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American Resources Policy Network
Promoting the development of American mineral resources.
  • Move Over, Lithium – Manganese Emerges as a Key Player in the EV Revolution

    When it comes to the metals and minerals underpinning the green energy transition, Lithium, not surprisingly has become the obvious poster child. After all, one of the key technologies in the context of the EV revolution is lithium-ion battery technology.

    However, as followers of ARPN well know, there is more to the story, and more than one battery technology, and, as Jessica Cummins outlines in a recent piece for Stockhead, demand for one of the lesser-known raw materials and one of the five minerals ARPN has designated as “battery criticals” – manganese – is on the rise.  Writes Cummins:

    “An afterthought in global commodity markets for the last few decades, almost half of today’s lithium-ion batteries include manganese, and CPM’s projections have that figure jumping above 60% by 2030.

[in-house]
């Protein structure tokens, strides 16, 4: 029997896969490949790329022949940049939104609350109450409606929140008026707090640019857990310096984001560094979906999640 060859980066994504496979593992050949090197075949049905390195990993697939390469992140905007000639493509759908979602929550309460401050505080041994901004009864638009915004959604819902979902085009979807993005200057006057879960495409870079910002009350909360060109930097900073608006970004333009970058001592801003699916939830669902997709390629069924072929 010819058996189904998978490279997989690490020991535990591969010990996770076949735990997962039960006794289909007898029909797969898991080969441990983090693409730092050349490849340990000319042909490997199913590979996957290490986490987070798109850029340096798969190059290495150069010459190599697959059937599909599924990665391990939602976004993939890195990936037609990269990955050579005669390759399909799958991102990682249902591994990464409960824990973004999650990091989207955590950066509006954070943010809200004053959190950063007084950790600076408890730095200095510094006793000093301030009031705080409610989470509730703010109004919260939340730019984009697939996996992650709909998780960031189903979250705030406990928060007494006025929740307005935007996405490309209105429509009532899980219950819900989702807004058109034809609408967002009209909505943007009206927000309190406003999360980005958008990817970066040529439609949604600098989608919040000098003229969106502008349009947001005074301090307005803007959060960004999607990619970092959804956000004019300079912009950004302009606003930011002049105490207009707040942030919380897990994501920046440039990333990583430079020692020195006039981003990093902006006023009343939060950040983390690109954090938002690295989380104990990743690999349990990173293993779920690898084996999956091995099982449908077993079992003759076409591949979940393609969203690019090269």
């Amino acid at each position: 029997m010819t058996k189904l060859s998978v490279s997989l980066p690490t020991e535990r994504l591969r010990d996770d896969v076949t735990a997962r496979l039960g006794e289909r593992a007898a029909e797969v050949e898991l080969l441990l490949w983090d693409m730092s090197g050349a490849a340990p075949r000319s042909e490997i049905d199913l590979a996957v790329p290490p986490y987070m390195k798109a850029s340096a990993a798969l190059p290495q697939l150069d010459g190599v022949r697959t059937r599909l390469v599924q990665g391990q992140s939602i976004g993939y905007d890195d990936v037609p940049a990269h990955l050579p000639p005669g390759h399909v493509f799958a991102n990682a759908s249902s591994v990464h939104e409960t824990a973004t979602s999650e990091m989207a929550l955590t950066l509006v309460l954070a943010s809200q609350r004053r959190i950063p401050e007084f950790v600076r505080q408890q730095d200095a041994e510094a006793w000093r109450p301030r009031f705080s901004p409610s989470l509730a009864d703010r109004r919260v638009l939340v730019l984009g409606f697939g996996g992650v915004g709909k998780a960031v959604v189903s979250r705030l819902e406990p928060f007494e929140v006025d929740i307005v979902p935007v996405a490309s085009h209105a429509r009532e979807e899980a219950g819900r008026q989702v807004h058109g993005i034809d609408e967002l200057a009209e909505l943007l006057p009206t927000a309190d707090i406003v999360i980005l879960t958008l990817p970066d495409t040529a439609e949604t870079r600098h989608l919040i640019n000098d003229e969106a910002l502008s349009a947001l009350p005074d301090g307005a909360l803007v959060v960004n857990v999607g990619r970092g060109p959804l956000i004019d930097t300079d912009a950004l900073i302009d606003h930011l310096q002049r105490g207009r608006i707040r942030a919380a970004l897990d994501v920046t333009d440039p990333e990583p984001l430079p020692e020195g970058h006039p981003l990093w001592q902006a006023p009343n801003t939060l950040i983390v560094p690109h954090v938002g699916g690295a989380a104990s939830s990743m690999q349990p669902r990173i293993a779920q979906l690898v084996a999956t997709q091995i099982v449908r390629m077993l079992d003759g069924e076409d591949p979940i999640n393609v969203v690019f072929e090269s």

With its ability to increase energy density, equating to longer driving range in the case of electric vehicles, and the added benefit of combustibility reduction, manganese is fast emerging as a vital material to the future of the EV industry and automakers are cashing in.” 

    In recent years, automakers increasingly expanded their battery material focus to include manganese, and while Volkswagen’s 2021 announcement of the company’s intention to incorporate high-manganese cathodes into its EV batteries was considered surprising, other automakers have since followed suit.

    Cummins believes, however, that the ‘third wave’ of battery technology development, called lithium-manganese-iron-phosphate (LMFP) battery technology, might have the biggest impact going forward.

    She points to recent research which has found that the incorporation of manganese into an upgraded version of lithium-iron-phosphate batteries (LFP), which represent the dominant battery chemistry in China, can double the range for a single charge from roughly 500km to up to 1,000km.  A Chinese supplier for Volkswagen says its LMFP technology has a life cycle of 4,000 charge-discharge cycles and over a lifetime can reach a range of up to 4 million km.

    Element 25, owner and operator of Australia’s biggest onshore manganese resource, is building a battery plant in Louisiana and will be supplying Stellantis and General Motors. Cummins cites the company’s managing director Justin Brown, who says: